Gallardo Impressive in Return Start

Would Milwaukee be in the pennant chase had Yovani Gallardo done been injured? Would Doug Melvin have traded for CC Sabathia? One can only dream about what might have been, or what could be in 2009.

Y-O-V-A-N-I. Y-O-V-A-N-I.

Milwaukee's brass and the team's fans can only wonder what might have been had prized young right-hander Yovani Gallardo not been sidelined most of this season because of two knee injuries.

That's why his somewhat surprising but welcomed starting assignment Thursday night against Pittsburgh provided a bittersweet moment.

The unassuming but steely competitive Gallardo, all of 22, was thrust into the spotlight in the heat of a pennant race and never flinched despite not having faced big-league hitters since May 1.

If that doesn't prove how important he is to the Brewers' present and future, nothing will.

Gallardo threw 67 pitches in his four innings of work, 40 of them for strikes. He allowed two hits—and infield grounder and blooper to left-center--in the first and a solo homer in the fourth, striking out seven and walking two.

He appeared strong from the get-go, which no doubt included plenty of adrenaline after not seeing action since his severe knee injury at Wrigley Field, where by the way, if Gallardo would have just stomped on Reed Johnson near first base instead of trying to avoid the sprawling Cubs runner he might not have blown out his ACL.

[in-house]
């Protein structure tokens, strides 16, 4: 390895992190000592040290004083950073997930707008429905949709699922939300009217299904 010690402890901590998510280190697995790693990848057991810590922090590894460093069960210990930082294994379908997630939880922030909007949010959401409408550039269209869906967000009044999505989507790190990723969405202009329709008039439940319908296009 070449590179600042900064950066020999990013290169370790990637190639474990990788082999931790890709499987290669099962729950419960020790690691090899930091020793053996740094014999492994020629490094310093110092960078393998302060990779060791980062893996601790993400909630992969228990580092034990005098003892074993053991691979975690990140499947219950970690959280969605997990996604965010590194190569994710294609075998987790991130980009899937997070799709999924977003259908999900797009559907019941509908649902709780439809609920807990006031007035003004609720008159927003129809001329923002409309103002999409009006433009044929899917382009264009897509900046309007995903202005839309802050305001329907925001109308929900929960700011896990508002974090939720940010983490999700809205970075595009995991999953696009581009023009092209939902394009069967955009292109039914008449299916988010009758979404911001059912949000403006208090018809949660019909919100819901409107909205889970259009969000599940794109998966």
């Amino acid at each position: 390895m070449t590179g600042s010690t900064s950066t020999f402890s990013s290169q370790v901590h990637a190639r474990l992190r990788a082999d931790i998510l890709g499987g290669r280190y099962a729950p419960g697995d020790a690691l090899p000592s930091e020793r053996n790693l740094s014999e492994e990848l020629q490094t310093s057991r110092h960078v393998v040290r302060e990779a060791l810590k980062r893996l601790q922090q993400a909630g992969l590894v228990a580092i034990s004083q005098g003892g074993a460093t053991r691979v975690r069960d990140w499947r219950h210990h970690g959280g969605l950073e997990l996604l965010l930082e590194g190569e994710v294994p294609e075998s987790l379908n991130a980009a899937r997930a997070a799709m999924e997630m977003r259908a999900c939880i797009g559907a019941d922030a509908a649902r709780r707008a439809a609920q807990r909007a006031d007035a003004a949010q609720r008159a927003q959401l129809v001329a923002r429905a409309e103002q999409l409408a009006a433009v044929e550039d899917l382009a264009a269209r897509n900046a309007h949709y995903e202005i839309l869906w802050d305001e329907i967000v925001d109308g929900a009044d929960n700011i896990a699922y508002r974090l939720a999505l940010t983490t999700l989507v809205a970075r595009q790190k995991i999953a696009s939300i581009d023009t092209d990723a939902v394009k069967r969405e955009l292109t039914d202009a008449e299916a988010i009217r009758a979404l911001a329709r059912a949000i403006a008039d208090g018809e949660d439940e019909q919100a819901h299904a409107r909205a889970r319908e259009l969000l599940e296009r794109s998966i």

Enough of the bad memories. The former second-round draft selection showed what everybody has been missing since that fateful day in the Windy City, although Gallardo's nearly five-month break obviously added a couple of mph to his fastball that he didn't have before.

Still, he also proved how good he can be by throwing all of his pitches at any count while mostly baffling the pesky Pirates.

One can only imagine how different Milwaukee's season would have been with Gallardo taking the mound every fifth day. But then again, that more than likely would have precluded general manager Doug Melvin from pulling the trigger on the CC Sabathia trade. Or would he still have gone after more pitching at that point?

Too bad folks around the Badger State never got to find out.

The good thing is that Gallardo is healthy again and likely will be the team's new ace next season with the likelihood that Sabathia and Ben Sheets are headed for "greener" pastures in free agency.

But until that scenario plays out, the faithful should dream about what it could be like in 2009 with Gallardo, the big southpaw and/or Sheets back in the rotation. After all, if you're going to dream, you might as well dream big.


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